OK, enough of my blog hiatus. It’s time to get back into a routine.
I have decided to write a series of posts that are a sort of “what’s hot and what’s not” about living in Hong Kong and how those things affect our daily lives here.
So here goes …
What’s hot – HONG KONG’S PUBLIC TRANSPORTATION SYSTEM!
It may sound pedestrian, but this is indeed a highlight of Hong Kong. I come from a city of nearly one million people that is only now building its first rapid transit system, so being transplanted to a place where the public transportation system ranks among the best in the world makes a big impression. And this enthusiasm is coming from a gal who has had her own car since age 19 and has only rarely – and I mean RARELY – used public transportation in the past.
Hong Kong has an awesome combination of MTR (Mass Transit Railway or subway as it is more commonly known elsewhere), buses, mini-buses, trams, ferries and taxis. There is also an outdoor escalator system and a massive and sometimes confusing web of overhead walkways that keep people and vehicles moving in all directions at all times.
From our apartment, we use the shuttle bus service provided at our housing complex. Apartment building shuttles are common here. Our shuttle is a nice full-sized coach bus that runs every 15 minutes down the hill and into the key areas of Wan Chai (about 15 minutes away), Admiralty (20 minutes) and Central (30 minutes). The cost is roughly CAD$2.50 one way.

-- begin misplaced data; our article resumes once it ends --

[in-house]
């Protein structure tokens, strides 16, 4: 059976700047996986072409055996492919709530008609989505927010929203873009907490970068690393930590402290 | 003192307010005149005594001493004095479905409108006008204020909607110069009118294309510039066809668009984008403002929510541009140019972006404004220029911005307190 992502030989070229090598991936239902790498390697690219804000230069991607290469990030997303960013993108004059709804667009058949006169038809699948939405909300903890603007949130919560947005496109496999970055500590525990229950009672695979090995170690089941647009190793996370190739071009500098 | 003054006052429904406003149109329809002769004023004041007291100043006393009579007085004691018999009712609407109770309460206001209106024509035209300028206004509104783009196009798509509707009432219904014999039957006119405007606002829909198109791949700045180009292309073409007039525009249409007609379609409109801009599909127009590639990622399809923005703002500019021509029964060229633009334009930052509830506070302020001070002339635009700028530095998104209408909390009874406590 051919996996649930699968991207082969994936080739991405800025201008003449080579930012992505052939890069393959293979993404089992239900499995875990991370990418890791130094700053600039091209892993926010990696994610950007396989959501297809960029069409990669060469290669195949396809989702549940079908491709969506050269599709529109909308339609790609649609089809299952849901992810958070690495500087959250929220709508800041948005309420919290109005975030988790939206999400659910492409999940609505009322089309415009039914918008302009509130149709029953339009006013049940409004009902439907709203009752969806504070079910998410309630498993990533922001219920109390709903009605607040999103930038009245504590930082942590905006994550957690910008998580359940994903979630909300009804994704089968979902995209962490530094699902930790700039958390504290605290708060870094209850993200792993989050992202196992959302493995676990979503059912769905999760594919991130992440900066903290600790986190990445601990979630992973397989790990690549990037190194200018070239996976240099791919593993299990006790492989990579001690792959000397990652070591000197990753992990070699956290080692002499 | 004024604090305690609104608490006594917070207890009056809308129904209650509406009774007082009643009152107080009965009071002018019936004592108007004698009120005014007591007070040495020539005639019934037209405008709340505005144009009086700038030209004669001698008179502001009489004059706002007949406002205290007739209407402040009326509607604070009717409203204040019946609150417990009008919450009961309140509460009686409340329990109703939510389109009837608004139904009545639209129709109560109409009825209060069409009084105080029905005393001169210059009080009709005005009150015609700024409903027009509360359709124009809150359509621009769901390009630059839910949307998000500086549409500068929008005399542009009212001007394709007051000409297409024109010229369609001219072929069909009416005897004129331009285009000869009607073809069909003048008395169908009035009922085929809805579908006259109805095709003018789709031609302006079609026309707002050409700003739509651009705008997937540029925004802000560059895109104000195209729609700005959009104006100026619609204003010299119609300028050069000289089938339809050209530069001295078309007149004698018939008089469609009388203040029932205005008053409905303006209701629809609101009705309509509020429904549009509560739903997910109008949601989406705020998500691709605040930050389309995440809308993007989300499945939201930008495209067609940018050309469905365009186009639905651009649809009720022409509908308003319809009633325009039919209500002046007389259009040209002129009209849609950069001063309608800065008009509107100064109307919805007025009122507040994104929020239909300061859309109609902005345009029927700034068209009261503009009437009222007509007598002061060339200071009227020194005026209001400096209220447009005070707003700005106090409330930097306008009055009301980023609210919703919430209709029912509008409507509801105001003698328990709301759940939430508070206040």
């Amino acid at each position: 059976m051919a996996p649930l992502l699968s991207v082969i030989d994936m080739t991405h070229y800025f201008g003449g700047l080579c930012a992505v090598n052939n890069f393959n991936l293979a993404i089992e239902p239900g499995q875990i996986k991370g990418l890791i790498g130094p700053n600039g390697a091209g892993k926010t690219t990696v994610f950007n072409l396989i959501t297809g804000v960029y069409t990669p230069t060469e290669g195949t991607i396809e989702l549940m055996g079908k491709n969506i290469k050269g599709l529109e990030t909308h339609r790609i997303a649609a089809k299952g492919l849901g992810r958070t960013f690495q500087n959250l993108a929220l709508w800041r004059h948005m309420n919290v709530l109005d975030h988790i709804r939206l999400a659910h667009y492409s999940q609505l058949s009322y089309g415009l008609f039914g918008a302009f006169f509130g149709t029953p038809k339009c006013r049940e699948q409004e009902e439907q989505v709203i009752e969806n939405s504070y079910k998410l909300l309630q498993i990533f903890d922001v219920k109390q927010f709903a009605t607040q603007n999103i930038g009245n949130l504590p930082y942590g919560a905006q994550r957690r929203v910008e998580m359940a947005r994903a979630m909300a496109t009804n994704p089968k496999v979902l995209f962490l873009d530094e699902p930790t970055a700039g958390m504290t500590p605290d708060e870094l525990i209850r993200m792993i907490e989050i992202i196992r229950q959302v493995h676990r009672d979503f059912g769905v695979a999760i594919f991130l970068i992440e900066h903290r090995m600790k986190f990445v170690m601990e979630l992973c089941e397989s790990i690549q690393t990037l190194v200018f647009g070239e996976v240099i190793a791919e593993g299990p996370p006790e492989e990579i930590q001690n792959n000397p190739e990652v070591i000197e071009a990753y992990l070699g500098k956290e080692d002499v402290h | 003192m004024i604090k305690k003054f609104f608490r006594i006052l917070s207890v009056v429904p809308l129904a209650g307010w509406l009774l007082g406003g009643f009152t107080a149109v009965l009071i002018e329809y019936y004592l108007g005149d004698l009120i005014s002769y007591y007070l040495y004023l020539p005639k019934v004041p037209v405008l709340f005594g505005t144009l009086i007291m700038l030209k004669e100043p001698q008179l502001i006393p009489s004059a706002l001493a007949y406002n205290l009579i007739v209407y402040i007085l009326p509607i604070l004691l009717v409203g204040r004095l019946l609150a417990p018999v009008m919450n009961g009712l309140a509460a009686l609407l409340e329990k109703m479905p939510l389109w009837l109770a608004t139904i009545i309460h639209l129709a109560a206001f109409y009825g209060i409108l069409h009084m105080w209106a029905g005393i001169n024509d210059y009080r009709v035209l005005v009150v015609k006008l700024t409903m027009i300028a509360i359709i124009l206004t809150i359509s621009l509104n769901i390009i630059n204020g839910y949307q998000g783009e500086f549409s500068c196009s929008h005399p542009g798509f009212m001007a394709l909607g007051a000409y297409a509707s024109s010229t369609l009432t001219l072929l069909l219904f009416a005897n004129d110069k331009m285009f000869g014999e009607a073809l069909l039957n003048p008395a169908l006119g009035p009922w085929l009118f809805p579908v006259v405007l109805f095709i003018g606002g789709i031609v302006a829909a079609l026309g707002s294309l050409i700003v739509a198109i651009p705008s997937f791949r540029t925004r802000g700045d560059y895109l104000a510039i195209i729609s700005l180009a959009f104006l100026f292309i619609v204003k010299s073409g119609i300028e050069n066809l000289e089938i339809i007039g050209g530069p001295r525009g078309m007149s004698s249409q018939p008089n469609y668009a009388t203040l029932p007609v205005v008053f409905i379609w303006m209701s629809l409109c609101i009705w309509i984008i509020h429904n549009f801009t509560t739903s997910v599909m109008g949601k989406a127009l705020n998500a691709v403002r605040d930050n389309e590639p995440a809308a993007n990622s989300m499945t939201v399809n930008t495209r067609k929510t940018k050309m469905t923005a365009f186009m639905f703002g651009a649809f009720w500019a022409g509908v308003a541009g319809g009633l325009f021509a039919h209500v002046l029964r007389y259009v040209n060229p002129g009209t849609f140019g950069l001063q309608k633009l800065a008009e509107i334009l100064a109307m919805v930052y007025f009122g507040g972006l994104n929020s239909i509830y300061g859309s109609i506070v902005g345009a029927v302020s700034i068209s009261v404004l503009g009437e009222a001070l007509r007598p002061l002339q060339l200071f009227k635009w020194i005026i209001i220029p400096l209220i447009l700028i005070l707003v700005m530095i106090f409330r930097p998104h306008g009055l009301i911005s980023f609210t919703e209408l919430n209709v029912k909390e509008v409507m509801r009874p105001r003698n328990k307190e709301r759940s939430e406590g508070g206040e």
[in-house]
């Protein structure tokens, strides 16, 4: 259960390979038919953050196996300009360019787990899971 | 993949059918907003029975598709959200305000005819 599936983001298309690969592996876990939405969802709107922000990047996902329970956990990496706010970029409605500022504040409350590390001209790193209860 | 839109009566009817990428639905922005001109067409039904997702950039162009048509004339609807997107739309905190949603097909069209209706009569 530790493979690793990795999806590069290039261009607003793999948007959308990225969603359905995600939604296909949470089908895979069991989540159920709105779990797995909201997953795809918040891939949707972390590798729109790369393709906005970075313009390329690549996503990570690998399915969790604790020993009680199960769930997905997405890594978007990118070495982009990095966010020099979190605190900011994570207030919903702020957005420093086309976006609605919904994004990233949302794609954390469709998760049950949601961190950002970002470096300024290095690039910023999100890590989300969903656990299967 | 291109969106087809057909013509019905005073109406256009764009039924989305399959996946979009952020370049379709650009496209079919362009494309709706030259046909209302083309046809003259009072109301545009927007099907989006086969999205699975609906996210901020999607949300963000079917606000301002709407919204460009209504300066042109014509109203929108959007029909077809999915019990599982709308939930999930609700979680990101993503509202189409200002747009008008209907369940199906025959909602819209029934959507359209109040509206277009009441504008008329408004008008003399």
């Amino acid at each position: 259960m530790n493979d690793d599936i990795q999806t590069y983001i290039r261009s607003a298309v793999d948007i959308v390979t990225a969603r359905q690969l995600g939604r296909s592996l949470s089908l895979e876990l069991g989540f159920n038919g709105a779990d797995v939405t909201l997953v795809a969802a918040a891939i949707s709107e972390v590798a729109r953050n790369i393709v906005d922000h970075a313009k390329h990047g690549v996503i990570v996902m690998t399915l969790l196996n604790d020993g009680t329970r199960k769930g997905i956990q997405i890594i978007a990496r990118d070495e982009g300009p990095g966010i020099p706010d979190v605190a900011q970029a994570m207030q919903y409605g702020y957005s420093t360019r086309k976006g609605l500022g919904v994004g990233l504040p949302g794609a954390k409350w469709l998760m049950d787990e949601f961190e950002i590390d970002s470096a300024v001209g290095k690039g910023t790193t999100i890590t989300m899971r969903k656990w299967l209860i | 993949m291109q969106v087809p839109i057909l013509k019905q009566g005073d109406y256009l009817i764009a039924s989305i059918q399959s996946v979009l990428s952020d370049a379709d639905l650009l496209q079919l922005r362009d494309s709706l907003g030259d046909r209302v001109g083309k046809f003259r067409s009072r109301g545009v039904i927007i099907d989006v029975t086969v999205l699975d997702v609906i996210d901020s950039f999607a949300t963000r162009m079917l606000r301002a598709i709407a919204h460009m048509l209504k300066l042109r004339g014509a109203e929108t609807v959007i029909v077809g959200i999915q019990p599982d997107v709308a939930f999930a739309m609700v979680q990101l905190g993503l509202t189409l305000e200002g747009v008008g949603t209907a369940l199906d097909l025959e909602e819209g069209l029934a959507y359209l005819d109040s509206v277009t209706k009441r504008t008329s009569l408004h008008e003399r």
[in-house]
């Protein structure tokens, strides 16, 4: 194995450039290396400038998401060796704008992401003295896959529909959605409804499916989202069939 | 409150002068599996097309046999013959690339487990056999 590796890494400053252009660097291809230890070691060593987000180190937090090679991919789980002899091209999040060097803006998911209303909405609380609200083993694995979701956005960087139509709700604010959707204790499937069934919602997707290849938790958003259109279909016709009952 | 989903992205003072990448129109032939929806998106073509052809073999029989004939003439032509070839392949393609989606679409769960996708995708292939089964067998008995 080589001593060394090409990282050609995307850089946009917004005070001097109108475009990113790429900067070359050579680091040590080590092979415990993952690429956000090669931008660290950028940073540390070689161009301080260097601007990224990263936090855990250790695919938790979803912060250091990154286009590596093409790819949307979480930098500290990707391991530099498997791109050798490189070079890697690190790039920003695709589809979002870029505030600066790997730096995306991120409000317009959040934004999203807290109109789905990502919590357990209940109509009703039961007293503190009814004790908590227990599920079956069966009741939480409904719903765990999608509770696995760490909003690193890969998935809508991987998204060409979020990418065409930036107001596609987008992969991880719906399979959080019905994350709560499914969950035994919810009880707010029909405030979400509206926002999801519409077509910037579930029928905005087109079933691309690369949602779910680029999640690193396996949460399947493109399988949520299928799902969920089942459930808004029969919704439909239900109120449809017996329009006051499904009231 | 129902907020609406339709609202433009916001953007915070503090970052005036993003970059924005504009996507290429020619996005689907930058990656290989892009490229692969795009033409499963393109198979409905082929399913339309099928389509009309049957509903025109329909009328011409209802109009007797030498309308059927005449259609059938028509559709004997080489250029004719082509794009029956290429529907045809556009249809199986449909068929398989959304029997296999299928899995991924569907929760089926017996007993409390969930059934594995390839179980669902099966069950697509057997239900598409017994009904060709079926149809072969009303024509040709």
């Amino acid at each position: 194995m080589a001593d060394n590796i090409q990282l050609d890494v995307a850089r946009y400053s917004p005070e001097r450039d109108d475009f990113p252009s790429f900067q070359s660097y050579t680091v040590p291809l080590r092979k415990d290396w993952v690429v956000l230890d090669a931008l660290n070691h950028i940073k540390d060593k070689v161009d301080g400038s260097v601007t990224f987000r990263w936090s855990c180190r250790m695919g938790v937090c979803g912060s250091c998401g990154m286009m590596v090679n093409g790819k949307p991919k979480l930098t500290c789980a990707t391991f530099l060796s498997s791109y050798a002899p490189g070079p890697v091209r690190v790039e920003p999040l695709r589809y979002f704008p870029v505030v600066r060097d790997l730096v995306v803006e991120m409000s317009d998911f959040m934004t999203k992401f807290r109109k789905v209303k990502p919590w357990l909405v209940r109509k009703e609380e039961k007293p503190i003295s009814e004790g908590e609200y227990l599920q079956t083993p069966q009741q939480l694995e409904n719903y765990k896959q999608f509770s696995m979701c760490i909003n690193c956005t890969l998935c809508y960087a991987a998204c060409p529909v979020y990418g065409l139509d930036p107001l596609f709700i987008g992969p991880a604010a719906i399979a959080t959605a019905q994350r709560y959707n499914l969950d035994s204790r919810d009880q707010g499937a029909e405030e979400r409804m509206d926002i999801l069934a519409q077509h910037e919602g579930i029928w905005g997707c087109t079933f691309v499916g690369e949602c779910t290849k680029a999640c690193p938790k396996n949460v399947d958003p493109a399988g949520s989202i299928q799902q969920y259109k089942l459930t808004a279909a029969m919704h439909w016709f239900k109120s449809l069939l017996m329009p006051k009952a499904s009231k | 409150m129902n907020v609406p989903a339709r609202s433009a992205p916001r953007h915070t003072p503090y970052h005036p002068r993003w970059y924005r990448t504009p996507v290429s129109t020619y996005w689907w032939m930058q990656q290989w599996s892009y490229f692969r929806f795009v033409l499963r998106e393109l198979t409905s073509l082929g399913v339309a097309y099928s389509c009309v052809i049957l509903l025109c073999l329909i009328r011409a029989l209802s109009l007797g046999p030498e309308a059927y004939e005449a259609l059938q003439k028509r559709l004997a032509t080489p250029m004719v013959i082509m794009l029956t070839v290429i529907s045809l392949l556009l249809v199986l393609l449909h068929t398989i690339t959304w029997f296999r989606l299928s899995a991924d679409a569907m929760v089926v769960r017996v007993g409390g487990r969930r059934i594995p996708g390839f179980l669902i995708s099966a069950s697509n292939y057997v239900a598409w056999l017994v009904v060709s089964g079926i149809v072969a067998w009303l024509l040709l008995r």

From any of those stops, we have easy access to other modes of transportation. The MTR is extremely efficient, well signed in English and easy to figure out. You rarely wait more than three minutes between trains. Yes, the stations and trains tend to be crowded but they are bright, modern, amazingly clean (no food or drink on the trains!), orderly and quiet. The latter may be because most everyone has their noses in their phones all the time, even when getting on and off the train and walking through the corridors. There are overhead announcements in the stations (in Cantonese, Mandarin and English) saying “Do not keep your eyes only on your mobile phone”. Each station has underground walkways lined with shops and advertising, but don’t expect to find a public washroom. The cost depends on the distance you travel. It’s about CAD$1.25 for Paul to ride from HK Island to the MTR station near his office in Kowloon.